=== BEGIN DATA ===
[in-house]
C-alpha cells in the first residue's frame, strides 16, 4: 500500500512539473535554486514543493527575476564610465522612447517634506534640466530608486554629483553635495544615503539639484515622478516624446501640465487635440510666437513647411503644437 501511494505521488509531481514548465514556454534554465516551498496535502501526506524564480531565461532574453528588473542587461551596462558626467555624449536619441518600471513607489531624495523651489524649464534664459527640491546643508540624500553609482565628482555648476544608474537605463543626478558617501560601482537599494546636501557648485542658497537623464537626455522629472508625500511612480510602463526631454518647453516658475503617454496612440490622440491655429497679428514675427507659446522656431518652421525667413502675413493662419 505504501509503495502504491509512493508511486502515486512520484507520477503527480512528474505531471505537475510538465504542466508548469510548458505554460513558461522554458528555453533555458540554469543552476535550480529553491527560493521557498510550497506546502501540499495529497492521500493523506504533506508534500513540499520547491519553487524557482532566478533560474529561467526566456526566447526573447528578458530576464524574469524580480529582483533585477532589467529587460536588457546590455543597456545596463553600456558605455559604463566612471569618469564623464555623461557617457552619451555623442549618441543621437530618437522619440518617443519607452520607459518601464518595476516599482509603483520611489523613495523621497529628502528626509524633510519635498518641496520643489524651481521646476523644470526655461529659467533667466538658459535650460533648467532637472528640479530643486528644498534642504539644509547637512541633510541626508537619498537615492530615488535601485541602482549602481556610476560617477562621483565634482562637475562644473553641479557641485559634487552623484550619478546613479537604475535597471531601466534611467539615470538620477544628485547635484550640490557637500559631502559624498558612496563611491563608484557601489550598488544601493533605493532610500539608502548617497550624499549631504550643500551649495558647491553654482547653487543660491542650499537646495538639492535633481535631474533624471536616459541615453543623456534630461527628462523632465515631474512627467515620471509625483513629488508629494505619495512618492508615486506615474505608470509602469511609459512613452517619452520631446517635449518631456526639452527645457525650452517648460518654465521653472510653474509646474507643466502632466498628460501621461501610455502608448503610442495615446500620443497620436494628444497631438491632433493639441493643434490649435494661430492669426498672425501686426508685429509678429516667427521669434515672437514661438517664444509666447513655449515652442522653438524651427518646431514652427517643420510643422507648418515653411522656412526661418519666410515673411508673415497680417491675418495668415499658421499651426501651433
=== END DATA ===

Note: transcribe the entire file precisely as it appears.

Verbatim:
[in-house]
C-alpha cells in the first residue's frame, strides 16, 4: 500500500512539473535554486514543493527575476564610465522612447517634506534640466530608486554629483553635495544615503539639484515622478516624446501640465487635440510666437513647411503644437 501511494505521488509531481514548465514556454534554465516551498496535502501526506524564480531565461532574453528588473542587461551596462558626467555624449536619441518600471513607489531624495523651489524649464534664459527640491546643508540624500553609482565628482555648476544608474537605463543626478558617501560601482537599494546636501557648485542658497537623464537626455522629472508625500511612480510602463526631454518647453516658475503617454496612440490622440491655429497679428514675427507659446522656431518652421525667413502675413493662419 505504501509503495502504491509512493508511486502515486512520484507520477503527480512528474505531471505537475510538465504542466508548469510548458505554460513558461522554458528555453533555458540554469543552476535550480529553491527560493521557498510550497506546502501540499495529497492521500493523506504533506508534500513540499520547491519553487524557482532566478533560474529561467526566456526566447526573447528578458530576464524574469524580480529582483533585477532589467529587460536588457546590455543597456545596463553600456558605455559604463566612471569618469564623464555623461557617457552619451555623442549618441543621437530618437522619440518617443519607452520607459518601464518595476516599482509603483520611489523613495523621497529628502528626509524633510519635498518641496520643489524651481521646476523644470526655461529659467533667466538658459535650460533648467532637472528640479530643486528644498534642504539644509547637512541633510541626508537619498537615492530615488535601485541602482549602481556610476560617477562621483565634482562637475562644473553641479557641485559634487552623484550619478546613479537604475535597471531601466534611467539615470538620477544628485547635484550640490557637500559631502559624498558612496563611491563608484557601489550598488544601493533605493532610500539608502548617497550624499549631504550643500551649495558647491553654482547653487543660491542650499537646495538639492535633481535631474533624471536616459541615453543623456534630461527628462523632465515631474512627467515620471509625483513629488508629494505619495512618492508615486506615474505608470509602469511609459512613452517619452520631446517635449518631456526639452527645457525650452517648460518654465521653472510653474509646474507643466502632466498628460501621461501610455502608448503610442495615446500620443497620436494628444497631438491632433493639441493643434490649435494661430492669426498672425501686426508685429509678429516667427521669434515672437514661438517664444509666447513655449515652442522653438524651427518646431514652427517643420510643422507648418515653411522656412526661418519666410515673411508673415497680417491675418495668415499658421499651426501651433